Sun Hung Kai Properties
Sun Hung Kai Properties is one of Hong Kong’s largest property groups, with revenue of HK$68.4 billion in the 2011-2012 financial year, and profit attributable to shareholders of HK$43.08 billion. The company has been shaken in recent years by disputes between family members, with chairman and chief executive Walter Kwok being forced to step down in a dispute with his brothers Thomas and Raymond. In March, the Independent Commission Against Corruption (ICAC) arrested senior officials as part of a corruption probe that also included former chief secretary Rafael Hui.
5,000 jostle for cut-price luxury flats at The Cullinan in West Kowloon
About 5,000 people queued, pushed and jostled as 60 luxury flats went on sale at The Cullinan development in West Kowloon yesterday.
The throng - comprising both would-be buyers and agents hoping to strike a deal - started queuing in the morning and occupied several floors of the sales venue at the International Commerce Centre, including the ground floor and car park.
Price could have a lot to do with that: the flats were being sold for 20 per cent below the cost of secondhand flats in the development. At an average of HK$29,098 per square foot of saleable area, the cheapest flat cost more than HK$12 million.
The massive demand prompted Sun Hung Kai Properties (SHKP) to raise the average selling price of a further 121 flats on offer in the development by between 5 and 10 per cent.
The company would also put an extra 20 flats on sale on Wednesday at an average price of HK$32,000 per square foot of saleable area, said SHKP deputy managing director Victor Lui Ting.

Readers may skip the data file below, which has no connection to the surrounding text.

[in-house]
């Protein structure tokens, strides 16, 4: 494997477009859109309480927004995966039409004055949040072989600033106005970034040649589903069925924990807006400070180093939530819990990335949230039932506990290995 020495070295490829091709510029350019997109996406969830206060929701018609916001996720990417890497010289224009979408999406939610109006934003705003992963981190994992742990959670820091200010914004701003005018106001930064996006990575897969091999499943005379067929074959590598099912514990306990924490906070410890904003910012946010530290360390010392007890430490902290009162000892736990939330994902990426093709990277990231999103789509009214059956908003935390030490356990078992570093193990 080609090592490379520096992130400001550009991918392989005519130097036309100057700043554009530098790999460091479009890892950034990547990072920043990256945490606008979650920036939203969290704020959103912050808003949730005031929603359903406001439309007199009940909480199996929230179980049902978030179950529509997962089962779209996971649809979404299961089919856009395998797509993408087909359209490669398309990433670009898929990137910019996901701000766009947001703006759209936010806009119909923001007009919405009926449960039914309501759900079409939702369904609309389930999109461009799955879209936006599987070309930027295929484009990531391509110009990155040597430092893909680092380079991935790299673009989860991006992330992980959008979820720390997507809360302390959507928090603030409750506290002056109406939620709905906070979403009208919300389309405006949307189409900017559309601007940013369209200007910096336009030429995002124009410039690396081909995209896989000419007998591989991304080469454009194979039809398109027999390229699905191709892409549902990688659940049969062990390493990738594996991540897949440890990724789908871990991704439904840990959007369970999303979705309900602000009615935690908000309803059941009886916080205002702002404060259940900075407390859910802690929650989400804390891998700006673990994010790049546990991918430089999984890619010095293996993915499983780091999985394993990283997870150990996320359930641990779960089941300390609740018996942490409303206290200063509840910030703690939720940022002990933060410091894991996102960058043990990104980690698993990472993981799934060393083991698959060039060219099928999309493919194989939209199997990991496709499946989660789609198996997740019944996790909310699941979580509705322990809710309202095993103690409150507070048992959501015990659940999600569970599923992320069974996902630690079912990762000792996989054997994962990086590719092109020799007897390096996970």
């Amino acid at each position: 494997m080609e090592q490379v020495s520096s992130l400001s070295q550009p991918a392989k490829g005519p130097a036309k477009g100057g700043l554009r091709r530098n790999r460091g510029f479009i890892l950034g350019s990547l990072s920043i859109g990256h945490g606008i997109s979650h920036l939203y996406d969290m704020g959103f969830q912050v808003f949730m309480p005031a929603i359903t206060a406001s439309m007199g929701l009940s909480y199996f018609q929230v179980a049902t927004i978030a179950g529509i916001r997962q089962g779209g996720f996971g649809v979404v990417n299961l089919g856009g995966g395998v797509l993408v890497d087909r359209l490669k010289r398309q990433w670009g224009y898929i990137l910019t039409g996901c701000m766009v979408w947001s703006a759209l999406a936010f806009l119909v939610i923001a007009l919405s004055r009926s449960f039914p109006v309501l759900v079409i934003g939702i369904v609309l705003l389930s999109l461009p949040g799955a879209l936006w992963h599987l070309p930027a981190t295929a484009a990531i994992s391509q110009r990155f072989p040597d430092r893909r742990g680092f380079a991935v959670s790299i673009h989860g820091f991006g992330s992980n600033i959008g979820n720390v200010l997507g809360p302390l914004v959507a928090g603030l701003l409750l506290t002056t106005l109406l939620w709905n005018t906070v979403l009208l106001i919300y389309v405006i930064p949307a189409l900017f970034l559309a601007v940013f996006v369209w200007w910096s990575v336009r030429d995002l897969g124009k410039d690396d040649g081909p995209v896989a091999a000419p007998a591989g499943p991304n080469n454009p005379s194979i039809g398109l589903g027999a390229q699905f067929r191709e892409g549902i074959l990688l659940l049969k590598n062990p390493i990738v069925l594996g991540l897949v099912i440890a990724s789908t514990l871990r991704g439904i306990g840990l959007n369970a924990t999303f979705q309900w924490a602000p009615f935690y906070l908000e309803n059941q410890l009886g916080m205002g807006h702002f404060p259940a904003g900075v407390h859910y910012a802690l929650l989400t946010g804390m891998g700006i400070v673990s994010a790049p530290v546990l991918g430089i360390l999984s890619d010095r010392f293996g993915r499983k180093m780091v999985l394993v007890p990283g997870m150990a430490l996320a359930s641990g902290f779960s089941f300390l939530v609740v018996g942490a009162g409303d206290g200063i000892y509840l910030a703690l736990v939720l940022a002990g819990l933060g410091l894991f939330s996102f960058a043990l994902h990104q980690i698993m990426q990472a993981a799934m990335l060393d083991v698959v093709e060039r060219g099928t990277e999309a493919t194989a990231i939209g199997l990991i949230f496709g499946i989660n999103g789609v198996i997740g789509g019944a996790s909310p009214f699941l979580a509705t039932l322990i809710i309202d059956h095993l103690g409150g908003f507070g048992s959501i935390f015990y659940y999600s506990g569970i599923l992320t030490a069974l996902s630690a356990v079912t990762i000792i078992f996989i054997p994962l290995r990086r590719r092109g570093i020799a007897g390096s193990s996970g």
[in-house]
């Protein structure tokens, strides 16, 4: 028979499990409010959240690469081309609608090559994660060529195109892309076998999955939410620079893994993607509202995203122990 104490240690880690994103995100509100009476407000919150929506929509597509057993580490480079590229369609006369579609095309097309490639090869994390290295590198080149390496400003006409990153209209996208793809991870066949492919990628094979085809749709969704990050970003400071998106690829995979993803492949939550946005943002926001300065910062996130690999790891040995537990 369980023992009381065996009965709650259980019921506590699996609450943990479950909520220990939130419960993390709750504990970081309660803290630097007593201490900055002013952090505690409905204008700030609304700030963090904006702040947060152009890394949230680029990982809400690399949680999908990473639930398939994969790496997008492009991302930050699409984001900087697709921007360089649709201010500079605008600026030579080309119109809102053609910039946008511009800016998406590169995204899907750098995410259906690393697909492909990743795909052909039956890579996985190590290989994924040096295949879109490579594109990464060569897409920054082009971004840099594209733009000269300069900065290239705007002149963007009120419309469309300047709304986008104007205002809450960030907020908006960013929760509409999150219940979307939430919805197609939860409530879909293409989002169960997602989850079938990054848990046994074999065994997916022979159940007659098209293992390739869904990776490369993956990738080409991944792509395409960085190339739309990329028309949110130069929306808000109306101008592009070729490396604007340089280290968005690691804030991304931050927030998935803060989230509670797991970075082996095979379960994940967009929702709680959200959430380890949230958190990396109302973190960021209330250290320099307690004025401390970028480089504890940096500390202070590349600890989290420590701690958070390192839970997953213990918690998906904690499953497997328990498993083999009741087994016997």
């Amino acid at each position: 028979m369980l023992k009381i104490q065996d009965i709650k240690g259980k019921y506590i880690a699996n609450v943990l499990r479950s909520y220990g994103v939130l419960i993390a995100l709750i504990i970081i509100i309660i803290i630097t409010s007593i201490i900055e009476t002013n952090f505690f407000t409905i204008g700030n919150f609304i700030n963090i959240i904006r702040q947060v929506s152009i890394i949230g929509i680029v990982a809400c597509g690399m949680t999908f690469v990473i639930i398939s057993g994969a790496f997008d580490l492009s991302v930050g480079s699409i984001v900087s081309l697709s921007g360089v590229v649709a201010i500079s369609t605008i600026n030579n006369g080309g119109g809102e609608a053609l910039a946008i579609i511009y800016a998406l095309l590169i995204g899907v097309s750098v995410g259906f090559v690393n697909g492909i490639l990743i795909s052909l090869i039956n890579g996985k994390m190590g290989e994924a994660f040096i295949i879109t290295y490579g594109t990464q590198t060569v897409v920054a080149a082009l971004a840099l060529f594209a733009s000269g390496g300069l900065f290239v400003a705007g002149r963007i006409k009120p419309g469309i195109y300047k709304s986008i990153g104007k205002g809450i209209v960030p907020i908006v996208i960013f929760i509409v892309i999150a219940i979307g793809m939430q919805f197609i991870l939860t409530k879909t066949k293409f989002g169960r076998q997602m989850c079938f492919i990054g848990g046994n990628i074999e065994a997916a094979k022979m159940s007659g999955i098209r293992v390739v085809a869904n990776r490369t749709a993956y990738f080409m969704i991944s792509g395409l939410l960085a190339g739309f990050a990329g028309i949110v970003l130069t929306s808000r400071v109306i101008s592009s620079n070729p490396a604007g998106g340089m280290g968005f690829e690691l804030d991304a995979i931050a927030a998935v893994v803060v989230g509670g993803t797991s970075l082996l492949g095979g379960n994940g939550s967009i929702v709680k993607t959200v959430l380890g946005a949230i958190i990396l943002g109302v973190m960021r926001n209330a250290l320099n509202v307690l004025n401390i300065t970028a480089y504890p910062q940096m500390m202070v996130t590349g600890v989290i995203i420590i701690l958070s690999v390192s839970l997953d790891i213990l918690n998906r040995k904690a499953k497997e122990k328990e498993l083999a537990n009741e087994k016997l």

"Despite the fact the prices of the remaining flats have gone up, they are still at a discount when compared with peers," economist Andy Kwan Cheuk-chiu said. "I expect there will still be quite strong demand, as the supply of luxury flats in the first half was low."
Property transactions have slowed as a result of government cooling measures implemented to curb speculation in the market. A law which took effect in April also requires developers to introduce greater transparency in their sales procedures. But thanks to its aggressive pricing strategy for the first 60 flats, SHKP expects to sell all the flats on offer.
The lot-drawing for choosing flats was delayed by more than four hours until 3.30pm because of the crowd.
Many potential buyers complained about SHKP's arrangements. Mr Hu, who came from Jiangsu , said: "I plan to buy a flat worth HK$200 million. I started to queue very early in the morning, but it still took me hours to register."
Thirty-eight of the first 60 flats were earmarked for local buyers. SHKP said it registered interest from about 2,000 buyers, 75 per cent of whom were locals.